Mono Lake Region

Bridgeport, California

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Mono Lake is well known because of the legal battles that were fought over water diversions by the city of Los Angeles. The most publicized part of the issue was the threat to the breeding colonies of California Gulls on Negit Island. As more and more water was diverted from the lake, a land bridge appeared between the island and the mainland, permitting predators to gain access to the gull colonies. Furthermore, it was suspected that a continued lowering of the water would jeopardize the food resources of the lake, consisting of billions of tiny brine shrimp and alkali flies. California Gulls depend upon these, and so do tens of thousands of migrating Wilson’s and Red-necked Phalaropes, and hundreds of thousands of Eared Grebes. The outcome of the legal battle was that the city of Los Angeles agreed to limit its diversions, so the lake could be maintained at a healthy level. The region covered here includes not only the lake itself but also some of the watershed to the west, extending to 10,000 feet at Saddlebag Lake. It also covers some of the sagebrush country to the east, and north to Bodie. In the fall, the slopes of the Sierra Nevada in many places turn to spectacular yellow and gold colors because of the extensive aspen groves. Specialty birds: Resident—Sage Grouse; White-tailed Ptarmigan; Steller’s and Pinyon Jays; Clark’s Nutcracker; Black-billed Magpie; Mountain Chickadee; Pygmy Nuthatch; Rock Wren; Gray-crowned Rosy-Finch; Cassin’s Finch. Summer—Snowy Plover; California Gull; Common Poorwill; Calliope Hummingbird; Lewis’s Woodpecker; Red-naped and Red-breasted Sapsuckers; Western Wood-Pewee; Dusky and Gray Flycatchers; Say’s Phoebe; Violet-green Swallow; Mountain Bluebird; Sage Thrasher; MacGillivray’s Warbler; Western Tanager; Green-tailed Towhee; Brewer’s and Sage Sparrows; Lazuli Bunting. This eTrail provides detailed information on birding strategies for this specific location, the specialty birds and other key birds you might see, directions to each birding spot, a detailed map, and helpful general information.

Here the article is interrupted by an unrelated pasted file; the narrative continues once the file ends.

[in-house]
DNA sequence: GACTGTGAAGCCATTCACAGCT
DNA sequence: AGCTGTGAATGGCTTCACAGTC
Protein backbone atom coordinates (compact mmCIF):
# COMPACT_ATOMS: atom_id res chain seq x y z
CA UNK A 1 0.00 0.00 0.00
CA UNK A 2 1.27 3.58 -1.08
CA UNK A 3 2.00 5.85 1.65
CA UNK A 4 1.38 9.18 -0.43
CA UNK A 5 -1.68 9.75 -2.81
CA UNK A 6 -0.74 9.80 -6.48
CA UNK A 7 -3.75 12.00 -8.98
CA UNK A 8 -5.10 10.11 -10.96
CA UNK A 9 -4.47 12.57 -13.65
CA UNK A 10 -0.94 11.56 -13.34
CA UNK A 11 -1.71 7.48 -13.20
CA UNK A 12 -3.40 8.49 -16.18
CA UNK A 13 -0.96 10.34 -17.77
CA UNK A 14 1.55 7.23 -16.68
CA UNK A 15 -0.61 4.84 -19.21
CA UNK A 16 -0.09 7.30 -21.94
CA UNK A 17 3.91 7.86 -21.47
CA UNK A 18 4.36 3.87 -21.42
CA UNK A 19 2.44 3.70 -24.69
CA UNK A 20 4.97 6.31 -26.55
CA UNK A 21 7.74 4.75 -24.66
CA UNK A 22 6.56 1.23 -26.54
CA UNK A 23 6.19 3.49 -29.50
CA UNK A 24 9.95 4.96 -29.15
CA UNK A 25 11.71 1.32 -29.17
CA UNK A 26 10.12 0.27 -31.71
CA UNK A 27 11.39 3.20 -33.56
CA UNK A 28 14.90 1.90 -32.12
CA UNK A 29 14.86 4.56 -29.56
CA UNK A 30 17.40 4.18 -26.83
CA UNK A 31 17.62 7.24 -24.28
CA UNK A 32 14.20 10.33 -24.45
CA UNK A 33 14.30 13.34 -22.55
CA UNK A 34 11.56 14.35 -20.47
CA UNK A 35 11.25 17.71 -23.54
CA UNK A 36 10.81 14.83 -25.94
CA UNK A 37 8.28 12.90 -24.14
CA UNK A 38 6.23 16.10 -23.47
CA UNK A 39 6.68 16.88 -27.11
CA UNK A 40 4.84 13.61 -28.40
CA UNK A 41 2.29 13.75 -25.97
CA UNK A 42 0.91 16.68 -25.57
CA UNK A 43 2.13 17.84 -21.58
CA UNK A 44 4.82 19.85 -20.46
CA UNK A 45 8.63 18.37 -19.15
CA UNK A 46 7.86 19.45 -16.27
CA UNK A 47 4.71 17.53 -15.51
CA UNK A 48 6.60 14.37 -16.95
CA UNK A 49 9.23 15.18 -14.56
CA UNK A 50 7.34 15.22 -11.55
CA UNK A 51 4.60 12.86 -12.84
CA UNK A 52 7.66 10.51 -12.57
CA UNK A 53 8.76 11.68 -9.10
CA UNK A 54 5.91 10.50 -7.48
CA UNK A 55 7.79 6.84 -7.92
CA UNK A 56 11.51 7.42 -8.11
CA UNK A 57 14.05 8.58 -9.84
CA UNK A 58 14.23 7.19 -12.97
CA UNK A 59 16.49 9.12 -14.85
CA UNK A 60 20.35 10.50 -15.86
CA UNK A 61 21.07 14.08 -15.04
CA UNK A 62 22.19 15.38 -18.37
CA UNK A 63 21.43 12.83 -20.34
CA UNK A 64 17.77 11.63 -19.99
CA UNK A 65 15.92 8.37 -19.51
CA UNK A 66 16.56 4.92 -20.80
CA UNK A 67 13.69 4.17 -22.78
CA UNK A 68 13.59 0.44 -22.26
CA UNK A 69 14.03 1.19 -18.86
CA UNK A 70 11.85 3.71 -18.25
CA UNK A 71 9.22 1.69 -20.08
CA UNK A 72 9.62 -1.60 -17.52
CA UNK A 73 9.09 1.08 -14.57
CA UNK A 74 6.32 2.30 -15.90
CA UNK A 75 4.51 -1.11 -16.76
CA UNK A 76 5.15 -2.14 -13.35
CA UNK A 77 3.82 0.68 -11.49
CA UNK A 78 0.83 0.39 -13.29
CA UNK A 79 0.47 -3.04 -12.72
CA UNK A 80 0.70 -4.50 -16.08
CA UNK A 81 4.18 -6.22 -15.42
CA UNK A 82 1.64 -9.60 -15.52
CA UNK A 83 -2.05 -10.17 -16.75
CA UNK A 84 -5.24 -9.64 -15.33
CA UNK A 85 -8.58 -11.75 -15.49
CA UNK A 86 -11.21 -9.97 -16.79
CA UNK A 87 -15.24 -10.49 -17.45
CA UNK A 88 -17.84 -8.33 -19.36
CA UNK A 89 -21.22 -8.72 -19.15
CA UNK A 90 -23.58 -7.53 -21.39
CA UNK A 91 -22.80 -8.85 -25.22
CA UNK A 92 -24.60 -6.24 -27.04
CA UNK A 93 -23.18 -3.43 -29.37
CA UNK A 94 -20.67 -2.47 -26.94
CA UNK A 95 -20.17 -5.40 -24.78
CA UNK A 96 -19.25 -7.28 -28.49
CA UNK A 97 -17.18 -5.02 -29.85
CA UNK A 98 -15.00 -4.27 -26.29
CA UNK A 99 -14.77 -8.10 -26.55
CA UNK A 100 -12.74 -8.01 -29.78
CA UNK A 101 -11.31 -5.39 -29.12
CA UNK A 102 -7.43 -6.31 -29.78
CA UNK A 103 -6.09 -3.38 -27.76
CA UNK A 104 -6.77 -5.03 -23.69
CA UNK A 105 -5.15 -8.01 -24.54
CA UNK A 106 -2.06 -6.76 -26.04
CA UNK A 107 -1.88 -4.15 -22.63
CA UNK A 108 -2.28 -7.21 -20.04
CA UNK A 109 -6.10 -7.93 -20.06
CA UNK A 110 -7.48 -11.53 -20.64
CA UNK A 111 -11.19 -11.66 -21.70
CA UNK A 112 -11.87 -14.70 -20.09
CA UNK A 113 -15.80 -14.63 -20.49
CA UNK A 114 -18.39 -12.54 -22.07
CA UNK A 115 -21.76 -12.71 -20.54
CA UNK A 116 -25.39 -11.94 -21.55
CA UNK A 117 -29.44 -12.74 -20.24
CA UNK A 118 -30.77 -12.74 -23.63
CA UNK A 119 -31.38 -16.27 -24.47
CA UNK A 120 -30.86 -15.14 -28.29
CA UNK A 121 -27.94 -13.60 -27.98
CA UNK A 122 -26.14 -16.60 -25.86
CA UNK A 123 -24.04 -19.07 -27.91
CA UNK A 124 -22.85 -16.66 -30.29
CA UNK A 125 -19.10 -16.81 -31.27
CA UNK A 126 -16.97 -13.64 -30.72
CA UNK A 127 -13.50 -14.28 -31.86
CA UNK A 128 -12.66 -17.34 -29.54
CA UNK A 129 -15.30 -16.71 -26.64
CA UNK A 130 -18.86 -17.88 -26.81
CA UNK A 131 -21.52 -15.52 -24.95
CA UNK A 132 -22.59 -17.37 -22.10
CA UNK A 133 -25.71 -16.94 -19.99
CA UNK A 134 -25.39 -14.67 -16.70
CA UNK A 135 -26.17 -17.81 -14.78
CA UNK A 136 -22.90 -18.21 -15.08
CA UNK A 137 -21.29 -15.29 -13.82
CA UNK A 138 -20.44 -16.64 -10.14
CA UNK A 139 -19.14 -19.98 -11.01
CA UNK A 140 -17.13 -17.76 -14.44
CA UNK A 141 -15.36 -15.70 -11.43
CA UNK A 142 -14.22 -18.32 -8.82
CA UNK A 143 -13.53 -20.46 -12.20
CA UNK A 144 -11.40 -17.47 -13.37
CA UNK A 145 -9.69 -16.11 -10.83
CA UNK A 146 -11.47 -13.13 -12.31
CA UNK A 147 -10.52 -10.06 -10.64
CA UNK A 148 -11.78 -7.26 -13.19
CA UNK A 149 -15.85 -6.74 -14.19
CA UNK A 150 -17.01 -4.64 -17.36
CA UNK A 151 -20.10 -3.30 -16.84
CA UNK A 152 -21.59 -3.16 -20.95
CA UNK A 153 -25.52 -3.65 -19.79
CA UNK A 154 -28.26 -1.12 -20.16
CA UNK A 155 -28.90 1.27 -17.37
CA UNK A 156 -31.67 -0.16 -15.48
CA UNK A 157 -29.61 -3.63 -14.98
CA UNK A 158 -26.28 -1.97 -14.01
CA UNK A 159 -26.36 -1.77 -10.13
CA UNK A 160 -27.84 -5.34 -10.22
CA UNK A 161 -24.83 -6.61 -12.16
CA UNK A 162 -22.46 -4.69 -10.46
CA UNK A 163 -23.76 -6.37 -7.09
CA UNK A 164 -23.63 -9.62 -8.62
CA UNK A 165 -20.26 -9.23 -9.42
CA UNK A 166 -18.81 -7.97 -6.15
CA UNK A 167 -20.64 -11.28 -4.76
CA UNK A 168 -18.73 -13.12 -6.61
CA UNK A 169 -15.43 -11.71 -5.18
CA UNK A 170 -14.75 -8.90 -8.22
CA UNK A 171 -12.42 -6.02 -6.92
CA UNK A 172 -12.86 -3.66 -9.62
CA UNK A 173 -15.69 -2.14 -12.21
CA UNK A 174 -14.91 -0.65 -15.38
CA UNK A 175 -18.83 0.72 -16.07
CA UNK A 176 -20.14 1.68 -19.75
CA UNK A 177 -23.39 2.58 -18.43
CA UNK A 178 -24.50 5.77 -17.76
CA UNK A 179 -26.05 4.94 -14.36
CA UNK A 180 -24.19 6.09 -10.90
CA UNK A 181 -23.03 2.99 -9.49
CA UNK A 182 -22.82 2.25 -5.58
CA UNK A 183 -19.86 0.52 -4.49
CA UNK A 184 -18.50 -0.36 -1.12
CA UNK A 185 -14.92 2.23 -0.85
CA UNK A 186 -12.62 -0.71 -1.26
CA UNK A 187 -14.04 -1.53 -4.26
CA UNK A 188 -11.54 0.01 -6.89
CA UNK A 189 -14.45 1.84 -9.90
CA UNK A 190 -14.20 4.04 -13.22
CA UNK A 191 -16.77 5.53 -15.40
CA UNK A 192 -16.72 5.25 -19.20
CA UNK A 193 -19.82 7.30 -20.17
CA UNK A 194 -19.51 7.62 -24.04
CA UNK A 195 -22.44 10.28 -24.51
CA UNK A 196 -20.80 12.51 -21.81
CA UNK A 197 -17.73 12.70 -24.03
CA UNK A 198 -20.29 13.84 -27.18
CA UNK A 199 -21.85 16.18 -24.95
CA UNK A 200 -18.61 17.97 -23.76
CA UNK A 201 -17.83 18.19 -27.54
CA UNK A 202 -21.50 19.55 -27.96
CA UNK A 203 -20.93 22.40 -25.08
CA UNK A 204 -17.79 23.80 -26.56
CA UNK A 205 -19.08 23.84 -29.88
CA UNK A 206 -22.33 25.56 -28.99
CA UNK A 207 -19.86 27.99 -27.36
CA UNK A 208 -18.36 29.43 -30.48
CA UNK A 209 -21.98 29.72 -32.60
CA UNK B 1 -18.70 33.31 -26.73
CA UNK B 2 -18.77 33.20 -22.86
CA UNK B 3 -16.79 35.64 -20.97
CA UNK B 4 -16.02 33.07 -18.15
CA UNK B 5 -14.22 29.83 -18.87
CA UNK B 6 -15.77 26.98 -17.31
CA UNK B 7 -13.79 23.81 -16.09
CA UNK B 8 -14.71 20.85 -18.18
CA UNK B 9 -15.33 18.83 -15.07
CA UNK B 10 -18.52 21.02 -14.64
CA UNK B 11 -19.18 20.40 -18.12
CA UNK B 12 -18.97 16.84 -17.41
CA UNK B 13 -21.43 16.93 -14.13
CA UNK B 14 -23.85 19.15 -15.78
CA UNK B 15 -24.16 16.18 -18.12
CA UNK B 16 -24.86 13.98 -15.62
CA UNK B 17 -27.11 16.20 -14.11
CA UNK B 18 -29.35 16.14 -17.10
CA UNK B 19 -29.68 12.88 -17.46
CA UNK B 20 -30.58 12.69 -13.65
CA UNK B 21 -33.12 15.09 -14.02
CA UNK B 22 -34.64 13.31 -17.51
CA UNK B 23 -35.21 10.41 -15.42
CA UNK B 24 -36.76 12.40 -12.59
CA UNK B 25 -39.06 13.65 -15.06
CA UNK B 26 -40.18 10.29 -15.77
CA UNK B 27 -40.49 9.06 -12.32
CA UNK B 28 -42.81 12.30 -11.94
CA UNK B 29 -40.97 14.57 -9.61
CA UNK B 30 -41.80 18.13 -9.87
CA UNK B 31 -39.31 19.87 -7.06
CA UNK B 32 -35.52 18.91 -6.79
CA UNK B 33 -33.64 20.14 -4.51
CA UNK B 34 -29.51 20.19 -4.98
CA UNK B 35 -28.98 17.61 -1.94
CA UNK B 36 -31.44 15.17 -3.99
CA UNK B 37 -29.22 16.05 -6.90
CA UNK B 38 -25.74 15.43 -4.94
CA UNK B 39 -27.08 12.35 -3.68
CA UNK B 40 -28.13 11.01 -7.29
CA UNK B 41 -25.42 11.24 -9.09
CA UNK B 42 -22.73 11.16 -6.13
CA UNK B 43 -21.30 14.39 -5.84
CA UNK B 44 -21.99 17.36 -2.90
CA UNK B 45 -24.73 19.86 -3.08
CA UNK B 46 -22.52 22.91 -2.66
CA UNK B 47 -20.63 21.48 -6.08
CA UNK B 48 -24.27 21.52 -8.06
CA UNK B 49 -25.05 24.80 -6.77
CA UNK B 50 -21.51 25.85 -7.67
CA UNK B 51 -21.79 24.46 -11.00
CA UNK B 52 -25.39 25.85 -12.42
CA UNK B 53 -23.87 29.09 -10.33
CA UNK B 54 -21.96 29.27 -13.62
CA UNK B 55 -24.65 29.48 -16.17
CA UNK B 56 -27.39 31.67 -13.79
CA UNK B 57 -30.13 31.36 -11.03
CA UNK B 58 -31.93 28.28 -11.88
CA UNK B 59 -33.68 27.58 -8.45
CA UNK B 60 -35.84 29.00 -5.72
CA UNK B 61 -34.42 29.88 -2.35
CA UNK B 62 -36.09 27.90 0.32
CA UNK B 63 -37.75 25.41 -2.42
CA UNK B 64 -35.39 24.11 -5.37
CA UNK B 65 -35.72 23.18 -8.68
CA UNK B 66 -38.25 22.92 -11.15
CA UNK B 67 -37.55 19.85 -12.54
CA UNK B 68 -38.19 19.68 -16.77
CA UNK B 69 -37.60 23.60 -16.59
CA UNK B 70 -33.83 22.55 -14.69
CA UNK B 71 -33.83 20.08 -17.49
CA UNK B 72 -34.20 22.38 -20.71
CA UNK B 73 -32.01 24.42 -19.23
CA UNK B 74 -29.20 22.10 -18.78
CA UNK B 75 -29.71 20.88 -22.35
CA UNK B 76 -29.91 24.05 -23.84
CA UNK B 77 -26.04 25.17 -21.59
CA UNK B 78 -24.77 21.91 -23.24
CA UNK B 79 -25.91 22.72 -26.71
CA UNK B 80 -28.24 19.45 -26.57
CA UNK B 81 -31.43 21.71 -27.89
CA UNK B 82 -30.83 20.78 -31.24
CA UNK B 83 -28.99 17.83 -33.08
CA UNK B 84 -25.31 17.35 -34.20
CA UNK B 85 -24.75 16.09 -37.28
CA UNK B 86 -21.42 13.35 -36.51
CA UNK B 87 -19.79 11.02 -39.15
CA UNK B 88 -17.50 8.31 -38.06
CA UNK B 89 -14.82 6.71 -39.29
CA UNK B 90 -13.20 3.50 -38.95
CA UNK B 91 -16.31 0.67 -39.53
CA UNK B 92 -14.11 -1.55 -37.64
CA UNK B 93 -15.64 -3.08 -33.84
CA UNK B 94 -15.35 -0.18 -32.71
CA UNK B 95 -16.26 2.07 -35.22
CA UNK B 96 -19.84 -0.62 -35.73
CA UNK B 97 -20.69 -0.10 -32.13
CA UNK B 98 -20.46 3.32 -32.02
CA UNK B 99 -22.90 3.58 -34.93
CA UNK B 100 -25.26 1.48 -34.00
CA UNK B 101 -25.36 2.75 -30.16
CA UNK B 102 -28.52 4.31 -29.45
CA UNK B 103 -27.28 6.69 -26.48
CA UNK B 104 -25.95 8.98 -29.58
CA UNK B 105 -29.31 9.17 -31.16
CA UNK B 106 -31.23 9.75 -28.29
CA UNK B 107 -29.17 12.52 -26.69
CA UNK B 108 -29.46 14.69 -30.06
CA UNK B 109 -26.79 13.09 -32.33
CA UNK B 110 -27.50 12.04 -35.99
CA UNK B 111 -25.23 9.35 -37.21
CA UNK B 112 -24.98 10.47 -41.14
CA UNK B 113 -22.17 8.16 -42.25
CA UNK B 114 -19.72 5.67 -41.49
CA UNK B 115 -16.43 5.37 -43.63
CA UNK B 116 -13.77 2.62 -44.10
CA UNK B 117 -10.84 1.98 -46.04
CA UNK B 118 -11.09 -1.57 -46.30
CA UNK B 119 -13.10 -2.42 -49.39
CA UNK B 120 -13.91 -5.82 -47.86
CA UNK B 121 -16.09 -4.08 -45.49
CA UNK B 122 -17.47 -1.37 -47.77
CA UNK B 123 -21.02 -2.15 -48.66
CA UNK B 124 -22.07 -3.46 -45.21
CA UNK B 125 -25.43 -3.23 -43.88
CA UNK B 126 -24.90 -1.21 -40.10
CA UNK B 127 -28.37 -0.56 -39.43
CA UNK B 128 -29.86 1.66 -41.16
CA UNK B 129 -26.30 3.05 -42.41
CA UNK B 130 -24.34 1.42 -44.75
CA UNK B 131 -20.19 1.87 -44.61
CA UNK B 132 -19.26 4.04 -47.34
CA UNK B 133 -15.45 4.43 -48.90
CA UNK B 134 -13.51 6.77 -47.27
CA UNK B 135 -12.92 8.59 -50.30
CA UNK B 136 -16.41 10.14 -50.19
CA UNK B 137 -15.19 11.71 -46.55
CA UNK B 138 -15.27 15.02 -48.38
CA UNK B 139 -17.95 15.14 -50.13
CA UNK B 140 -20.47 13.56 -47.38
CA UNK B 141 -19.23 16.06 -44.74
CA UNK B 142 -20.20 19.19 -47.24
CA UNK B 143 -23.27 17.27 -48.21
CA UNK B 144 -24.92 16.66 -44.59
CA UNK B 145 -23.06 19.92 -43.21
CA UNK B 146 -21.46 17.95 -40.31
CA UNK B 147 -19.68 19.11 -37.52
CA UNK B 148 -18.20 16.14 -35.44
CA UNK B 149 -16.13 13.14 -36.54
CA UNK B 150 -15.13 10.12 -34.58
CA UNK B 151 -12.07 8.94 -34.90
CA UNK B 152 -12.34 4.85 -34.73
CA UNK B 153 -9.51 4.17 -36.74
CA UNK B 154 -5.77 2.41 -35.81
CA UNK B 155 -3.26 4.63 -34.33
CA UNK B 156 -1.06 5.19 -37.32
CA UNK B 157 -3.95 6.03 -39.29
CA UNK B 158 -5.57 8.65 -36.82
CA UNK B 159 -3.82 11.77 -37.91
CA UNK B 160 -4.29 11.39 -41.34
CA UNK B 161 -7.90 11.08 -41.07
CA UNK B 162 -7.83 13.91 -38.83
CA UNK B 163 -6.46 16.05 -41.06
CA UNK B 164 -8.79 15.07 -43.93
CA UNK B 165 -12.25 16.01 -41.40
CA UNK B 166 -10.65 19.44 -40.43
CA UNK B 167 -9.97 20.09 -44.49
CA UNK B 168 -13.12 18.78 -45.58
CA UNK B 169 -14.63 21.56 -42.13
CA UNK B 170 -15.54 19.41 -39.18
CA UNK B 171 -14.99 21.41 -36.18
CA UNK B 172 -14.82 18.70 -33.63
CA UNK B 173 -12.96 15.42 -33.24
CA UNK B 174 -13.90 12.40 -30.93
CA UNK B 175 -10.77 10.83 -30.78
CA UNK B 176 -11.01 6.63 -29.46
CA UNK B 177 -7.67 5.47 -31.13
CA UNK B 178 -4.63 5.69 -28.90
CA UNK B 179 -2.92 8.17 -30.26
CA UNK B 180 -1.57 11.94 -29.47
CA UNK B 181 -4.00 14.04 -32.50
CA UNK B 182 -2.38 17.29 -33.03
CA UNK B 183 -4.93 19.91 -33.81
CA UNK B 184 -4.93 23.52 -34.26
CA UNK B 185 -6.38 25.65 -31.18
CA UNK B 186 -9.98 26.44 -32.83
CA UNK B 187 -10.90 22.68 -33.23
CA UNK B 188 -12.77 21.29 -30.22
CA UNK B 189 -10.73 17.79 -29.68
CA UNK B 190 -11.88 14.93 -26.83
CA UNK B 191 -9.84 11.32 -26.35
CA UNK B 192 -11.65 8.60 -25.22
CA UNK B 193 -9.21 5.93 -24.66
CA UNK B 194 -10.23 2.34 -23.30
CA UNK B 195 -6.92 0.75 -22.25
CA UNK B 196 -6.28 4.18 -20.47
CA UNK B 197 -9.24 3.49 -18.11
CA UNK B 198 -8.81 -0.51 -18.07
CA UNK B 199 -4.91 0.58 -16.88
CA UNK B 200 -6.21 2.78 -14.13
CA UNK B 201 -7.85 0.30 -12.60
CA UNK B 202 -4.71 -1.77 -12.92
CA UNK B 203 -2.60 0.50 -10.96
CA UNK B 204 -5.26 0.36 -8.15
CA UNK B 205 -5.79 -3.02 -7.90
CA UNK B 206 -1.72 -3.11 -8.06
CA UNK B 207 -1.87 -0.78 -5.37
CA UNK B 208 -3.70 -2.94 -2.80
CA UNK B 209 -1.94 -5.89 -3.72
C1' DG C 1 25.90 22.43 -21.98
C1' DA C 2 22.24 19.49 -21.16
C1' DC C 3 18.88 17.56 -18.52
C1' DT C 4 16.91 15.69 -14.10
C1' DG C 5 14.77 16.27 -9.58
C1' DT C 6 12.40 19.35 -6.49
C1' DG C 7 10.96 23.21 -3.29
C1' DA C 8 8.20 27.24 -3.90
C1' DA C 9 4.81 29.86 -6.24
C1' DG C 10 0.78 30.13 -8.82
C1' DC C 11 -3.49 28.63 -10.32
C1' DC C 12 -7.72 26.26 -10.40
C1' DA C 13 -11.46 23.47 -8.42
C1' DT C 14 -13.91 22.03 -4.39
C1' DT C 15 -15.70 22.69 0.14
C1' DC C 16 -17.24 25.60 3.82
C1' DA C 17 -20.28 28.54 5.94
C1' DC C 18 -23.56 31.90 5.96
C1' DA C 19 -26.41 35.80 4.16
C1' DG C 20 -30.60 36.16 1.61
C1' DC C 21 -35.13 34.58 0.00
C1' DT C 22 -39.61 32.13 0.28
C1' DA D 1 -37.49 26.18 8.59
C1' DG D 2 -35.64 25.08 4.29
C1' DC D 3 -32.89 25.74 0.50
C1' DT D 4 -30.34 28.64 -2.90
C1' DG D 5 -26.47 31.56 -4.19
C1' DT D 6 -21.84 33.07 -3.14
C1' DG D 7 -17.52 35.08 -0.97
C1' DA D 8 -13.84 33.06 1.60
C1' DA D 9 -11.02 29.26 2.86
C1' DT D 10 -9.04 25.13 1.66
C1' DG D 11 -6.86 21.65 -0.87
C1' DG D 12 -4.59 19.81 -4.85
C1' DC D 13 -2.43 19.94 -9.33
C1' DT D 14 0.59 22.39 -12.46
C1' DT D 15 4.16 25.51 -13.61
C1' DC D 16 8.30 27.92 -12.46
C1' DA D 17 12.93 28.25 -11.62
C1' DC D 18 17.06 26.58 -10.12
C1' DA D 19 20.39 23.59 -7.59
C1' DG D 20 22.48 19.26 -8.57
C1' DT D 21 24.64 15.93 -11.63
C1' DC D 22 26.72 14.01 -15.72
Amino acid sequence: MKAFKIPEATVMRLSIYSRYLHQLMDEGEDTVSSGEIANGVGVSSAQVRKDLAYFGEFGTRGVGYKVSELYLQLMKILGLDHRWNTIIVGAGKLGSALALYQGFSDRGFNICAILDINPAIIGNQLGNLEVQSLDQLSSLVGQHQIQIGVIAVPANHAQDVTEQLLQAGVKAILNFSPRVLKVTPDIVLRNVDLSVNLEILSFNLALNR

Mono Lake Region Professional Review and Guide

"Mono Lake is well known because of the legal battles that were fought over water diversions by the city of Los Angeles. The most publicized part of the issue was the threat to the breeding colonies of California Gulls on Negit Island. As more and more water was diverted from the lake, a land bridge appeared between the island and the mainland, permitting predators to gain access to the gull colonies. Furthermore, it was suspected that a continued lowering of the water would jeopardize the food resources of the lake, consisting of billions of tiny brine shrimp and alkali flies. California Gulls depend upon these, and so do tens of thousands of migrating Wilson’s and Red-necked Phalaropes, and hundreds of thousands of Eared Grebes. The outcome of the legal battle was that the city of Los Angeles agreed to limit its diversions, so the lake could be maintained at a healthy level. The region covered here includes not only the lake itself but also some of the watershed to the west, extending to 10,000 feet at Saddlebag Lake. It also covers some of the sagebrush country to the east, and north to Bodie. In the fall, the slopes of the Sierra Nevada in many places turn to spectacular yellow and gold colors because of the extensive aspen groves. Specialty birds: Resident—Sage Grouse; White-tailed Ptarmigan; Steller’s and Pinyon Jays; Clark’s Nutcracker; Black-billed Magpie; Mountain Chickadee; Pygmy Nuthatch; Rock Wren; Gray-crowned Rosy-Finch; Cassin’s Finch. Summer—Snowy Plover; California Gull; Common Poorwill; Calliope Hummingbird; Lewis’s Woodpecker; Red-naped and Red-breasted Sapsuckers; Western Wood-Pewee; Dusky and Gray Flycatchers; Say’s Phoebe; Violet-green Swallow; Mountain Bluebird; Sage Thrasher; MacGillivray’s Warbler; Western Tanager; Green-tailed Towhee; Brewer’s and Sage Sparrows; Lazuli Bunting. This eTrail provides detailed information on birding strategies for this specific location, the specialty birds and other key birds you might see, directions to each birding spot, a detailed map, and helpful general information."

Activity Type: Birding
Nearby City: Bridgeport
Trail Type: Several options
Best Times: Best April-July for most birds; October for peak numbers of Eared Grebes; July-August for phalaropes; late July for White-tailed Ptarmigan and other high-elevation birds.
Local Contacts: Mono Lake Ranger District; Bodie State Historic Park.
Local Maps: DeLorme Northern California Atlas & Gazetteer.
Driving Directions: Directions to Mono Lake Region

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May 2018